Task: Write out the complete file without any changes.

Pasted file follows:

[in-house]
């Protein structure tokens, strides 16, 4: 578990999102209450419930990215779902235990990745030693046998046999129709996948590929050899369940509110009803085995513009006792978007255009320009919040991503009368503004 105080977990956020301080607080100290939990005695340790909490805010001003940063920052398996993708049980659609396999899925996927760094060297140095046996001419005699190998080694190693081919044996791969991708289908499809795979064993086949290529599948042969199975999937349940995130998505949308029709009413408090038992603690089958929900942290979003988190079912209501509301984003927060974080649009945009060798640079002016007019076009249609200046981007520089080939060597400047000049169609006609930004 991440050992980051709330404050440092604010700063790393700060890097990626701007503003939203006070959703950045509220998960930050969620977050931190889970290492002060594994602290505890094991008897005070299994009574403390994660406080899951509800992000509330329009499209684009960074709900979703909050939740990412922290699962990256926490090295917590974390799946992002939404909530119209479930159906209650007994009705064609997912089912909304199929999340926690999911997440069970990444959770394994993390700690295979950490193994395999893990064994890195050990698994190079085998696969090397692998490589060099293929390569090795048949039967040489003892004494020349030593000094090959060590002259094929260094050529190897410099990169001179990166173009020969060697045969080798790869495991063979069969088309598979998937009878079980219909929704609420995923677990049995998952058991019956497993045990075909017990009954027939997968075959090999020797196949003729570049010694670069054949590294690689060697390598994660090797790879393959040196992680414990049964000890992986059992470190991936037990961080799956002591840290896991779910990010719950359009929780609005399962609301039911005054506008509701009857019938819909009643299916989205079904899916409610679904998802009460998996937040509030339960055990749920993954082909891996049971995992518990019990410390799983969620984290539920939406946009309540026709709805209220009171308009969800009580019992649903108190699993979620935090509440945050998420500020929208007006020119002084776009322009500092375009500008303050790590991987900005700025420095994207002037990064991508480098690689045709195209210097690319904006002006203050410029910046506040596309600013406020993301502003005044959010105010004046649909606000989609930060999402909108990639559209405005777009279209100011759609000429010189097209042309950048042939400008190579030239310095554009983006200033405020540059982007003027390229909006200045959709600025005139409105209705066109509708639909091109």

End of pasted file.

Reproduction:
[in-house]
């Protein structure tokens, strides 16, 4: 578990999102209450419930990215779902235990990745030693046998046999129709996948590929050899369940509110009803085995513009006792978007255009320009919040991503009368503004 105080977990956020301080607080100290939990005695340790909490805010001003940063920052398996993708049980659609396999899925996927760094060297140095046996001419005699190998080694190693081919044996791969991708289908499809795979064993086949290529599948042969199975999937349940995130998505949308029709009413408090038992603690089958929900942290979003988190079912209501509301984003927060974080649009945009060798640079002016007019076009249609200046981007520089080939060597400047000049169609006609930004 991440050992980051709330404050440092604010700063790393700060890097990626701007503003939203006070959703950045509220998960930050969620977050931190889970290492002060594994602290505890094991008897005070299994009574403390994660406080899951509800992000509330329009499209684009960074709900979703909050939740990412922290699962990256926490090295917590974390799946992002939404909530119209479930159906209650007994009705064609997912089912909304199929999340926690999911997440069970990444959770394994993390700690295979950490193994395999893990064994890195050990698994190079085998696969090397692998490589060099293929390569090795048949039967040489003892004494020349030593000094090959060590002259094929260094050529190897410099990169001179990166173009020969060697045969080798790869495991063979069969088309598979998937009878079980219909929704609420995923677990049995998952058991019956497993045990075909017990009954027939997968075959090999020797196949003729570049010694670069054949590294690689060697390598994660090797790879393959040196992680414990049964000890992986059992470190991936037990961080799956002591840290896991779910990010719950359009929780609005399962609301039911005054506008509701009857019938819909009643299916989205079904899916409610679904998802009460998996937040509030339960055990749920993954082909891996049971995992518990019990410390799983969620984290539920939406946009309540026709709805209220009171308009969800009580019992649903108190699993979620935090509440945050998420500020929208007006020119002084776009322009500092375009500008303050790590991987900005700025420095994207002037990064991508480098690689045709195209210097690319904006002006203050410029910046506040596309600013406020993301502003005044959010105010004046649909606000989609930060999402909108990639559209405005777009279209100011759609000429010189097209042309950048042939400008190579030239310095554009983006200033405020540059982007003027390229909006200045959709600025005139409105209705066109509708639909091109």